Gas Flaring In Ebocha, Nigeria

Description

Every year, millions of dollars are literally going up in smoke in Nigeria, Africas top crude oil-exporting nation; companies infact usually burn off unwanted natural gas released during oil production.

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Basic Data
NameGas Flaring In Ebocha, Nigeria
CountryNigeria
ProvinceRivers State
SiteOgba kingdom in Ogba/Egbema/Ndoni Local Government Area
Accuracy of LocationHIGH local level
Source of Conflict
Type of Conflict (1st level)Fossil Fuels and Climate Justice/Energy
Type of Conflict (2nd level)Oil and gas exploration and extraction
Gas flaring
Specific CommoditiesNatural Gas
Crude oil
Project Details and Actors
Project DetailsAccording to the Nigerian Nation Petroleum Corporation annual Bulletin report (2010), Agip owns 15 oil wells in Ebocha, about 642,539 barrels of oil is produced and about 65% of associated gas is flared.

Type of PopulationRural
Company Names or State EnterprisesNigeria Agip Oil Company (NAOC) from Nigeria
Relevant government actorsNigerian National Petroleum Corporation.
Environmental justice organisations and other supportersEnvironmental Rights Action, Oilwatch Nigeria
The Conflict and the Mobilization
Intensity of Conflict (at highest level)HIGH (widespread, mass mobilization, violence, arrests, etc...)
When did the mobilization beginUNKNOWN
Groups MobilizingFarmers
Fishermen
Indigenous groups or traditional communities
Informal workers
Landless peasants
Neighbours/citizens/communities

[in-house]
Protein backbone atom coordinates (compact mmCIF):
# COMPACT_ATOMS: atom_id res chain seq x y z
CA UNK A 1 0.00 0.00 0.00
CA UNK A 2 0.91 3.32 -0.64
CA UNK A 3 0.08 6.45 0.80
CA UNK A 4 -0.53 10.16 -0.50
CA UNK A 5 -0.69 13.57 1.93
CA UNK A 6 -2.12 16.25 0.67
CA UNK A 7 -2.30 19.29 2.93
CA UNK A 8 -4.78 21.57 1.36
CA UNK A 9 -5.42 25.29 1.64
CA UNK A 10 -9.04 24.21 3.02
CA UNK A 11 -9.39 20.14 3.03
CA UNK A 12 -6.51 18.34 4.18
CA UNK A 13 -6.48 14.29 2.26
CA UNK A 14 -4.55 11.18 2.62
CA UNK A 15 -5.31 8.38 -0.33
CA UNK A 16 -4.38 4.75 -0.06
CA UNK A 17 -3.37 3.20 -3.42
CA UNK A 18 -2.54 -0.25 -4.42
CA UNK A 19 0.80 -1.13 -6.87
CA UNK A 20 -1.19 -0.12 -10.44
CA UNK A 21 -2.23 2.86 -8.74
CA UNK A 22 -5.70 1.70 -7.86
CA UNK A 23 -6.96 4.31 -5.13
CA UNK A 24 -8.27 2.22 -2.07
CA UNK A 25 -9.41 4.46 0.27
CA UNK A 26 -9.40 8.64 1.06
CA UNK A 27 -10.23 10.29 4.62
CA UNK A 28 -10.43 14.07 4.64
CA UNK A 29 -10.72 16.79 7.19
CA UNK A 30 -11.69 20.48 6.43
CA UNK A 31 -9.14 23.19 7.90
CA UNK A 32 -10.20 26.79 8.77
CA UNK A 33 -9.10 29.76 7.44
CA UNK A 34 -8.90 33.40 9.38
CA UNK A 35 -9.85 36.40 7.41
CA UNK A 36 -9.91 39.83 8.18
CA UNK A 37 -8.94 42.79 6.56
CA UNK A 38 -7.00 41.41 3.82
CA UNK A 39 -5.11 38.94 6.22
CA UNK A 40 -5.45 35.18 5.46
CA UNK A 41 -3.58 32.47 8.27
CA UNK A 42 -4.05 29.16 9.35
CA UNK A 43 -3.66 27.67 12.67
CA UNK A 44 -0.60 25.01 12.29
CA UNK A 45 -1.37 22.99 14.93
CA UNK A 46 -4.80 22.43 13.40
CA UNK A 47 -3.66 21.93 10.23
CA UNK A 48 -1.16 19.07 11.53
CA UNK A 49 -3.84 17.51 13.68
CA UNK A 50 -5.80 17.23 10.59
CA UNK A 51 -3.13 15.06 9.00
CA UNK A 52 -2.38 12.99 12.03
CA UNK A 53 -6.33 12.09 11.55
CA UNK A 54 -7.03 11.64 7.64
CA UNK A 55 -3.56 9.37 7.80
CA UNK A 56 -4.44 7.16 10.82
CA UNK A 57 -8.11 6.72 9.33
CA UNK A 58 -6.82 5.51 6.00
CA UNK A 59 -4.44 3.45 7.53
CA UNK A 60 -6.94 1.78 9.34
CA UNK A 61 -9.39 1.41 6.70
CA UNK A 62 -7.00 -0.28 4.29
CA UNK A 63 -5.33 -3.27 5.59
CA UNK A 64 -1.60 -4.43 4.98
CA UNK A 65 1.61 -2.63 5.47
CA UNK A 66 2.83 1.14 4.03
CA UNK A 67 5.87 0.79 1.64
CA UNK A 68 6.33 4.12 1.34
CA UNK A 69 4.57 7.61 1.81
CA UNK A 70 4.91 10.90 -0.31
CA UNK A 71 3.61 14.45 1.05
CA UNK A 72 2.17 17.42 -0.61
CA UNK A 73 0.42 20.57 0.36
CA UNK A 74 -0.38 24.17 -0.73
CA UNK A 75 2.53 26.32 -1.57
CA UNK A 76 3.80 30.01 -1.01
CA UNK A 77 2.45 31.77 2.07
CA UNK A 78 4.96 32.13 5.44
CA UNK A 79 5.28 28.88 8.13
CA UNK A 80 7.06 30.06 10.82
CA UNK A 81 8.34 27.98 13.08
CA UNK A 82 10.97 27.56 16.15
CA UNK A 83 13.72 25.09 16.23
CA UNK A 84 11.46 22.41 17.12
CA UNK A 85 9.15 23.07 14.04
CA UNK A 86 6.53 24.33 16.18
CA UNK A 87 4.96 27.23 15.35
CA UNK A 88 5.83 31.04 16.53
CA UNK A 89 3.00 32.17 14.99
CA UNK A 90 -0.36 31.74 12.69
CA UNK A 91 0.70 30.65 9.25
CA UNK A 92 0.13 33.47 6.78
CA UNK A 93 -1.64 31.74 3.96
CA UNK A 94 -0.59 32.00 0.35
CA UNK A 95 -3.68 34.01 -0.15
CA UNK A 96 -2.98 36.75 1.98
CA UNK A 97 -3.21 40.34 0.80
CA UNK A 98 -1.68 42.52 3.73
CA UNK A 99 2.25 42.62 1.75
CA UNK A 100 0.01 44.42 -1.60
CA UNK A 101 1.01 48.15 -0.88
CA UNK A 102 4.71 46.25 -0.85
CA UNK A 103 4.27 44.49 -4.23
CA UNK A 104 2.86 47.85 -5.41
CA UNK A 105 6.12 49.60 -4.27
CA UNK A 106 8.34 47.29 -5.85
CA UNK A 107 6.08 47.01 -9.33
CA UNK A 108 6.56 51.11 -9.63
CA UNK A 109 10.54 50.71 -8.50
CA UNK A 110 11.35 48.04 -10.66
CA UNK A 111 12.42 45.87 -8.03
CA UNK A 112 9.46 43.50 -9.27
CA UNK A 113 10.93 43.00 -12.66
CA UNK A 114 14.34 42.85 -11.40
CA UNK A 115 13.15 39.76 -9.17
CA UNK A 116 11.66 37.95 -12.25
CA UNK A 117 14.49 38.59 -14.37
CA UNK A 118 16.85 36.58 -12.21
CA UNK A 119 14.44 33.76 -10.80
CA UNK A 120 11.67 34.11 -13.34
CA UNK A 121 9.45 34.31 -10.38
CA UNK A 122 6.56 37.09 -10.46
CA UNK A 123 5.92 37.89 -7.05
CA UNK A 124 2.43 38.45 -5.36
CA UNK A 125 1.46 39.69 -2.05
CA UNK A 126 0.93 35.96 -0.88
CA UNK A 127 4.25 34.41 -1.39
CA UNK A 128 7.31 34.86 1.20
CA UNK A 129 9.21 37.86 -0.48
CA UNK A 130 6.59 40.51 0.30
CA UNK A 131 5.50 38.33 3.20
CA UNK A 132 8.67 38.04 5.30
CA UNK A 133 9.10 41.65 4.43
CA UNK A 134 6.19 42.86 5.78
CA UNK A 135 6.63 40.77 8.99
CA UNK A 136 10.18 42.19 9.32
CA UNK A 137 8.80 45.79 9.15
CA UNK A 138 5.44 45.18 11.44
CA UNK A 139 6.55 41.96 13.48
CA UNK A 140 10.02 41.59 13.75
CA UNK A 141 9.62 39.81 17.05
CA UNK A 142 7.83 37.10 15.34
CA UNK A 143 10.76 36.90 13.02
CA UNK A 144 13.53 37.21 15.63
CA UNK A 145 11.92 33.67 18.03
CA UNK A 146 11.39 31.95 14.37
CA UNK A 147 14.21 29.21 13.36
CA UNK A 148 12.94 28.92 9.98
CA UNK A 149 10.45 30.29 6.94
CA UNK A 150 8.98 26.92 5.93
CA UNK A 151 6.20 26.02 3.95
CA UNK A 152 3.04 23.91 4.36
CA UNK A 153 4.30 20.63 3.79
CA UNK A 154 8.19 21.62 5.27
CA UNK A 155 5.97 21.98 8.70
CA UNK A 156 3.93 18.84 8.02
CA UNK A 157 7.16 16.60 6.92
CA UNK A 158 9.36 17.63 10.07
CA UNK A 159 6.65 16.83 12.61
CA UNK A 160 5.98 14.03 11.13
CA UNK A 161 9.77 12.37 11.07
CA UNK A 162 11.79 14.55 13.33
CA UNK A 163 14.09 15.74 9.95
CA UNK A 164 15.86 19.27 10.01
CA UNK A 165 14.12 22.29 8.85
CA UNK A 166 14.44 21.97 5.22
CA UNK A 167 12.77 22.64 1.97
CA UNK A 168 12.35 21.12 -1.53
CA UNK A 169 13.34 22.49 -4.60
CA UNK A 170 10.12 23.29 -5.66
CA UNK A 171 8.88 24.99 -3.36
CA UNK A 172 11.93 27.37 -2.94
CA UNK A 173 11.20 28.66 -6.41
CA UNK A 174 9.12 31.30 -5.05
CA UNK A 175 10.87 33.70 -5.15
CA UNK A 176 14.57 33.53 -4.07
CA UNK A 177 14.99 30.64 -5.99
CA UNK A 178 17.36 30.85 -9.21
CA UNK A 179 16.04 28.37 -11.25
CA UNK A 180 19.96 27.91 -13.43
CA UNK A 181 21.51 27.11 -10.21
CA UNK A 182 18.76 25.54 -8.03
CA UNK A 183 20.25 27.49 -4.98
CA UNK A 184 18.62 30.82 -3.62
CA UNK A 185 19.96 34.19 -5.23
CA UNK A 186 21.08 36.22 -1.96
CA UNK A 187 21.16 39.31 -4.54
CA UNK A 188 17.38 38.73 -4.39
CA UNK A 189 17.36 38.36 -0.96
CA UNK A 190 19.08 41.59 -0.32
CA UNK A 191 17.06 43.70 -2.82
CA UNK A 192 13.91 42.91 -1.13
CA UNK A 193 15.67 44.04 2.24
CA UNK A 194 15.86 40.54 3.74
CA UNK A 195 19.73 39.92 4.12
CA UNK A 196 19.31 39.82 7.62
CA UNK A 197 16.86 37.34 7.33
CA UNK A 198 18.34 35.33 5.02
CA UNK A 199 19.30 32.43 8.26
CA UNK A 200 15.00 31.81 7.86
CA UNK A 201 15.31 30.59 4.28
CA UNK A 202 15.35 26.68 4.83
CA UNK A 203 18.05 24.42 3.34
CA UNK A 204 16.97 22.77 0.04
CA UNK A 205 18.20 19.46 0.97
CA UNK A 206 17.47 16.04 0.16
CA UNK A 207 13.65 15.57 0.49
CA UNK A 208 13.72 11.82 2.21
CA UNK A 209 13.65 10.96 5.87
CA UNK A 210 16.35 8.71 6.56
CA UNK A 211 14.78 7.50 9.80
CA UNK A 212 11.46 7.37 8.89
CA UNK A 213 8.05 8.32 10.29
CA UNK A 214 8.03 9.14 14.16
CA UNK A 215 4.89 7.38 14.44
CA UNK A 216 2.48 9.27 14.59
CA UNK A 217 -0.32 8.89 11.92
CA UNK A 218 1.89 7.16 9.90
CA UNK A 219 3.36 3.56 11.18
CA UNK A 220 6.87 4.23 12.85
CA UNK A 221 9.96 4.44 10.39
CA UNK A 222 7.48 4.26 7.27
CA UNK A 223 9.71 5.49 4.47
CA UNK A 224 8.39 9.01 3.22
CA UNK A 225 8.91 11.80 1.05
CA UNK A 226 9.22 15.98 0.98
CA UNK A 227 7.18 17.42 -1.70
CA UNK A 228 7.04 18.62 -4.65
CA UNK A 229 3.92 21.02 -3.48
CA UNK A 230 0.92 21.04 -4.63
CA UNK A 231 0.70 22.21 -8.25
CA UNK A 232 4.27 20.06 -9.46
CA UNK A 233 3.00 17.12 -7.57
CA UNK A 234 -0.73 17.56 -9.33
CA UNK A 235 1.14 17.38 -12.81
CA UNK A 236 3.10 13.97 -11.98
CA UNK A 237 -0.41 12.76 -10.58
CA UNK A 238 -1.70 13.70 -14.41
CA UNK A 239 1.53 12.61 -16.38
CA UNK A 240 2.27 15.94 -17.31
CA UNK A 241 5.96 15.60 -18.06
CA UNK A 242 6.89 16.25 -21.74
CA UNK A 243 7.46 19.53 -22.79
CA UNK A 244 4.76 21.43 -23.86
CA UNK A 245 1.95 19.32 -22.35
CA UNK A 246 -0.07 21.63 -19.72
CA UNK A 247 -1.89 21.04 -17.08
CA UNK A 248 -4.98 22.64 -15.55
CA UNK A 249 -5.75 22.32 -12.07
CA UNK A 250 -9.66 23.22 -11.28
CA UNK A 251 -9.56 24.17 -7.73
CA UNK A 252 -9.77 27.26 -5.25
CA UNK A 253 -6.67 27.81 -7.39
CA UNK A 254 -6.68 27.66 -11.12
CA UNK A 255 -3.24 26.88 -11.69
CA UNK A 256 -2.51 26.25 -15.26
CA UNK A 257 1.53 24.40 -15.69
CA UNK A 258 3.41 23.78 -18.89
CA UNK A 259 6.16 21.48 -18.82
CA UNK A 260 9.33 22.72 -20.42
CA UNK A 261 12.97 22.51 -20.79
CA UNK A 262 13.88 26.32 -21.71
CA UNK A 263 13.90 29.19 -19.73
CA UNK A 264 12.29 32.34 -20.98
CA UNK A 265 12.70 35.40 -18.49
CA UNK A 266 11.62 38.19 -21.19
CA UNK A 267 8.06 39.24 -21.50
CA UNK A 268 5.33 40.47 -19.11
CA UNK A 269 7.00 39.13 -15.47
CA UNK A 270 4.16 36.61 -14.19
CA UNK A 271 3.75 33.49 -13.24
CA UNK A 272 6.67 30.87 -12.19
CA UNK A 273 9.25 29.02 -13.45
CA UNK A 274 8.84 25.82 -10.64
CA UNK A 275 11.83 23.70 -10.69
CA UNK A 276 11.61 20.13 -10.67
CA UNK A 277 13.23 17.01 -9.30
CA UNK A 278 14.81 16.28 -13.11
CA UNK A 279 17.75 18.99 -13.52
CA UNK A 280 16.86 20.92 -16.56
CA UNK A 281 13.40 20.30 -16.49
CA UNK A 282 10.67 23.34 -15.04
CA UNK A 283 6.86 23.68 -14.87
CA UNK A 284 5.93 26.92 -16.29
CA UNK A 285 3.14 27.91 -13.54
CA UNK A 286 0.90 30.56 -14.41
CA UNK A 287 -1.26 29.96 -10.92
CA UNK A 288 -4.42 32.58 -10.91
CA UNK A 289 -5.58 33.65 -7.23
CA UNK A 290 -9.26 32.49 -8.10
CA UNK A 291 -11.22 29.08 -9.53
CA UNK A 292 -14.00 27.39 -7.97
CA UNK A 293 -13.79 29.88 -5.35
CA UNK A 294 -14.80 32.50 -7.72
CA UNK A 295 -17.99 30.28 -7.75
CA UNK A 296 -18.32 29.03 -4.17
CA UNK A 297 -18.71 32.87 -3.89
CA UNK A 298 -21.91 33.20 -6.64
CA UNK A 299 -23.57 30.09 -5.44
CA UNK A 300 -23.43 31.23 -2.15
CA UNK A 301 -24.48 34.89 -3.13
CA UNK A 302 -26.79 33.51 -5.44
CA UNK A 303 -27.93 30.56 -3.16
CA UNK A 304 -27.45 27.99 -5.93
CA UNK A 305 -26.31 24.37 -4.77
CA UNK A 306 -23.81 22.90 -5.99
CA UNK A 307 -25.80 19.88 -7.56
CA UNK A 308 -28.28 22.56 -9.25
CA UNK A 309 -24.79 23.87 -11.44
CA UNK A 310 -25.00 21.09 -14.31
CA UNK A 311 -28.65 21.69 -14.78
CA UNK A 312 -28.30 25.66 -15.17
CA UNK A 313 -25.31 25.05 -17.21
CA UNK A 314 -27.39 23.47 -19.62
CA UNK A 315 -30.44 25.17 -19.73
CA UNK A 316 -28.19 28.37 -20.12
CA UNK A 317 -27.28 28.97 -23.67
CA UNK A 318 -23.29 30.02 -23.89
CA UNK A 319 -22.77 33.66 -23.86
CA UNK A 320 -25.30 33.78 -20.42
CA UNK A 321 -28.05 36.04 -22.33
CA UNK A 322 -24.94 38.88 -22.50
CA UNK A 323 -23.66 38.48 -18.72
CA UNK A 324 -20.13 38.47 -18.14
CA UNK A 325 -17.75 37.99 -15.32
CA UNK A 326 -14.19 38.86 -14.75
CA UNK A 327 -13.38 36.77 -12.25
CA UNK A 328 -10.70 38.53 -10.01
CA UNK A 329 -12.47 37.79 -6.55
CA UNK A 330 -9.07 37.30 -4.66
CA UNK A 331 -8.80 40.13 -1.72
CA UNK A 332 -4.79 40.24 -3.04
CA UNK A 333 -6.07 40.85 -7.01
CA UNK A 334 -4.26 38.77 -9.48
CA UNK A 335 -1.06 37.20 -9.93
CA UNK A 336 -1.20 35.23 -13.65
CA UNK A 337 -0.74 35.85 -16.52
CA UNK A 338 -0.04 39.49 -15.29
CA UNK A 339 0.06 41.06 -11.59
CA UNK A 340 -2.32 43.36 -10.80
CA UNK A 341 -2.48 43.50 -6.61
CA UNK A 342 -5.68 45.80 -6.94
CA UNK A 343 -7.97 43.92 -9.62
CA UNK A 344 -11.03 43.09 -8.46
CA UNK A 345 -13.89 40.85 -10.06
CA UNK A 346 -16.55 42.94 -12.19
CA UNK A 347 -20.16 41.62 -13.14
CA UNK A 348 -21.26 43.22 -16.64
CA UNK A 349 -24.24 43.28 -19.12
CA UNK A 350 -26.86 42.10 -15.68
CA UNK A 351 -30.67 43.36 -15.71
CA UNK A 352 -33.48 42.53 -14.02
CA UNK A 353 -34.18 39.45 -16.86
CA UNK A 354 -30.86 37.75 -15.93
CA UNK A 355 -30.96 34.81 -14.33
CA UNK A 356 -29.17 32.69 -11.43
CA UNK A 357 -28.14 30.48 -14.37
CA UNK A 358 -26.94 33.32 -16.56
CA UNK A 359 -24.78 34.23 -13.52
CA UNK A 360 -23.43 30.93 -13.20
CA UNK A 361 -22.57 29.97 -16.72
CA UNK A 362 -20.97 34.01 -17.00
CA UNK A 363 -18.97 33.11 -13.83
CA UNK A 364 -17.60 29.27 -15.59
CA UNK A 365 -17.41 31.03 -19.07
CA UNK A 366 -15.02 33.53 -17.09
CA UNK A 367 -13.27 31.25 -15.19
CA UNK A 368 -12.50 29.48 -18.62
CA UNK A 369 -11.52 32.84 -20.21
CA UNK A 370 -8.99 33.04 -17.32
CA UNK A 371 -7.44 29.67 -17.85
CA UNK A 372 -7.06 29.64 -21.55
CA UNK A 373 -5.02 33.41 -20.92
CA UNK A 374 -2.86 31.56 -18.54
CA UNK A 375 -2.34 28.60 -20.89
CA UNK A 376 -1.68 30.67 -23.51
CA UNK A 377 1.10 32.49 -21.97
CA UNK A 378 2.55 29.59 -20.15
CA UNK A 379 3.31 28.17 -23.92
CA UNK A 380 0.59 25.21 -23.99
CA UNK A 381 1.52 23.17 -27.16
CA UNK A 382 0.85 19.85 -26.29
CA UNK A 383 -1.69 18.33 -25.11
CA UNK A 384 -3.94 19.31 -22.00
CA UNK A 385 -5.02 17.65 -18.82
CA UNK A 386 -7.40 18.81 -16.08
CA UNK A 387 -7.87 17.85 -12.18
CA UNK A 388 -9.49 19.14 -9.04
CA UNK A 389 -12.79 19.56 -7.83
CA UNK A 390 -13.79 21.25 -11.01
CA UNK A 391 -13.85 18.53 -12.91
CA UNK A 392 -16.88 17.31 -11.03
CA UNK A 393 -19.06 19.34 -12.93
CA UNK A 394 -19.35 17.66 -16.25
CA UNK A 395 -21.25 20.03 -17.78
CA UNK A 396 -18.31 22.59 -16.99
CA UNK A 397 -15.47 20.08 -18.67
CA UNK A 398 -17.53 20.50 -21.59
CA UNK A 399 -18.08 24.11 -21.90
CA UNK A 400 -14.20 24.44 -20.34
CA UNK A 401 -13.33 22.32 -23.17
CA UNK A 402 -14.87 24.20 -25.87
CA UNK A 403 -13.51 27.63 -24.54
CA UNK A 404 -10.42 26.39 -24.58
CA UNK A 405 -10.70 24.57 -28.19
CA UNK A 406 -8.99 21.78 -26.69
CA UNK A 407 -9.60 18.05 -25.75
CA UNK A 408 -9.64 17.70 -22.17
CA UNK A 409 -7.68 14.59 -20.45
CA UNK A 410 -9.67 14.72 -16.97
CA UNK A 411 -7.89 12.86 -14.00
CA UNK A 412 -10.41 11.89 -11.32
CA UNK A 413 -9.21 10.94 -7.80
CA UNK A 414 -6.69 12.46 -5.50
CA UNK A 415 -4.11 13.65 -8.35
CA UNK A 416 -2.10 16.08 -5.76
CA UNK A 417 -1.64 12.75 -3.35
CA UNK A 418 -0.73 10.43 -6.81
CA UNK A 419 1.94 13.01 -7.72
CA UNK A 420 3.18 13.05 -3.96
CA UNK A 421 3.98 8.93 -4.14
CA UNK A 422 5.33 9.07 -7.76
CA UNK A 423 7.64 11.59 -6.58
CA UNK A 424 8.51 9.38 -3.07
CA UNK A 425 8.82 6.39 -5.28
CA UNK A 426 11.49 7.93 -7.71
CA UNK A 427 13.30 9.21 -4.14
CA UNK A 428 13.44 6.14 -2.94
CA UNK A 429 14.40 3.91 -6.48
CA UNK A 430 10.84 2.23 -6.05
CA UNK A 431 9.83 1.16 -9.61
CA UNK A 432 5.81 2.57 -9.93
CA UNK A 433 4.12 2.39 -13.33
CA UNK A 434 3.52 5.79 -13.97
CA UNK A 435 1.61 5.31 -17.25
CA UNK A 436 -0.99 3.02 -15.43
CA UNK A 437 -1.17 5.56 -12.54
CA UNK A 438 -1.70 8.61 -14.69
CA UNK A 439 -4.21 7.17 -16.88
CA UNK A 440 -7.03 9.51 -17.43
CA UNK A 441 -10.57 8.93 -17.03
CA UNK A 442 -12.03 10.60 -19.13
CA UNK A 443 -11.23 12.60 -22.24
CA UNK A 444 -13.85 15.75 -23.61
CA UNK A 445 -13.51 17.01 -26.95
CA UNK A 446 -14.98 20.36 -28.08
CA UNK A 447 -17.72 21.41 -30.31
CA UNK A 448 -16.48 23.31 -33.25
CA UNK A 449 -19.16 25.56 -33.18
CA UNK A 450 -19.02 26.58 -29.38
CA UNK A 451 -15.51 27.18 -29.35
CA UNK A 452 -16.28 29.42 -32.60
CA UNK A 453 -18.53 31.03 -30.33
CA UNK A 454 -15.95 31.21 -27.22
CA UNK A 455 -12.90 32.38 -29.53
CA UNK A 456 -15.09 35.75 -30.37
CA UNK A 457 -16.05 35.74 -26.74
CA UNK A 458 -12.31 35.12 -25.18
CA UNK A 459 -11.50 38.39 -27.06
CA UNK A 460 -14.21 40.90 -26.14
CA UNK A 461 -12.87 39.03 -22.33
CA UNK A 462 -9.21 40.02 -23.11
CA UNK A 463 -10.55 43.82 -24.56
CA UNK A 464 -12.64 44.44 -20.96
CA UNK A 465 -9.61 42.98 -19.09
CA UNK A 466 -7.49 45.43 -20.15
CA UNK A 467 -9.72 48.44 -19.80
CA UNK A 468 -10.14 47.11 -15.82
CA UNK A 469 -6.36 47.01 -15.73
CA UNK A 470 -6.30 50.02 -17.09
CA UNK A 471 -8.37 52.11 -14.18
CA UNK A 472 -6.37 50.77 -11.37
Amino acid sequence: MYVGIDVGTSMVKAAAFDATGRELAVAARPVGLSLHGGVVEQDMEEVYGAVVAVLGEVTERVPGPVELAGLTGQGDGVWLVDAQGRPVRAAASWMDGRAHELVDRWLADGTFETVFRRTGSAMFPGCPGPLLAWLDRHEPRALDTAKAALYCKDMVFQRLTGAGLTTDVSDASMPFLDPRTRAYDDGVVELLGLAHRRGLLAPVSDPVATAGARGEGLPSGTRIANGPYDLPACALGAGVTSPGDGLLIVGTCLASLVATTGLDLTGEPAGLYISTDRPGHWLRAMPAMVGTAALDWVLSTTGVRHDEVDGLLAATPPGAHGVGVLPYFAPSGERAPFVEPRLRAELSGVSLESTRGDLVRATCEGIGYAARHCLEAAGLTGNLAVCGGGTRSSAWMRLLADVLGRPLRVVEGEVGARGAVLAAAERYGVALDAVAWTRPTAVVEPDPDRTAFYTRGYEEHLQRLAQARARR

Social movements
Trade unions
Women
Forms of MobilizationDevelopment of a network/collective action
Involvement of national and international NGOs
Land occupation
Media based activism/alternative media
Official complaint letters and petitions
Street protest/marches
Occupation of buildings/public spaces
Appeals/recourse to economic valuation of the environment
Impacts
Environmental ImpactsVisible: Air pollution, Biodiversity loss (wildlife, agro-diversity), Food insecurity (crop damage), Noise pollution
Potential: Fires, Global warming, Loss of landscape/aesthetic degradation, Soil erosion, Oil spills, Surface water pollution / Decreasing water (physico-chemical, biological) quality
Health ImpactsVisible: Exposure to unknown or uncertain complex risks (radiation, etc…), Infectious diseases
Potential: Deaths, Other environmental related diseases
Socio-economic ImpactsVisible: Loss of livelihood, Loss of traditional knowledge/practices/cultures, Loss of landscape/sense of place
Potential: Violations of human rights, Land dispossession
Outcome
Project StatusIn operation
Pathways for conflict outcome / responseMigration/displacement
Negotiated alternative solution
Under negotiation
Development of AlternativesAgip and the Nigerian Government must put and end to gas flaring in Ebocha and other Niger Delta Communities.
Do you consider this as a success?No
Why? Explain briefly.Despite complains from the community, Agip continues to flare gas in the area. Their operation has truncated the livelihoods of the local people, and diseases such as Asthma, Bronchitis, Cancer and other respiratory track diseases are wide spread in the area, and adjourning communities.
Sources and Materials
References

Report Il Delta dei Veleni and Video doc Oil for Nothing - Re:Common (Italian and English)
[click to view]

Annual Statistical Bulletin: A publication of Nigeria National Petroleum Corporation, 2010.

Links

NPR
[click to view]

Climate Law
[click to view]

Environmental Rights Action
[click to view]

Other CommentsOil is a mainstay of Nigerias economy, and the government acknowledges that the oil industry still flares 24 billion cubic meters of gas a year, enough to power a good portion of Africa for a whole year.

Despite its oil wealth, Nigeria itself suffers chronic energy shortages. The gas is often burned right next door to homes that dont have electricity, and while theres a local market for the natural gas vented during oil production, its less profitable than crude oil. Critics warn that not enough is being done to put out flares or save gas that could be harvested and used within the country.

Meta Information
ContributorNnimmo Bassey
Last update08/04/2014
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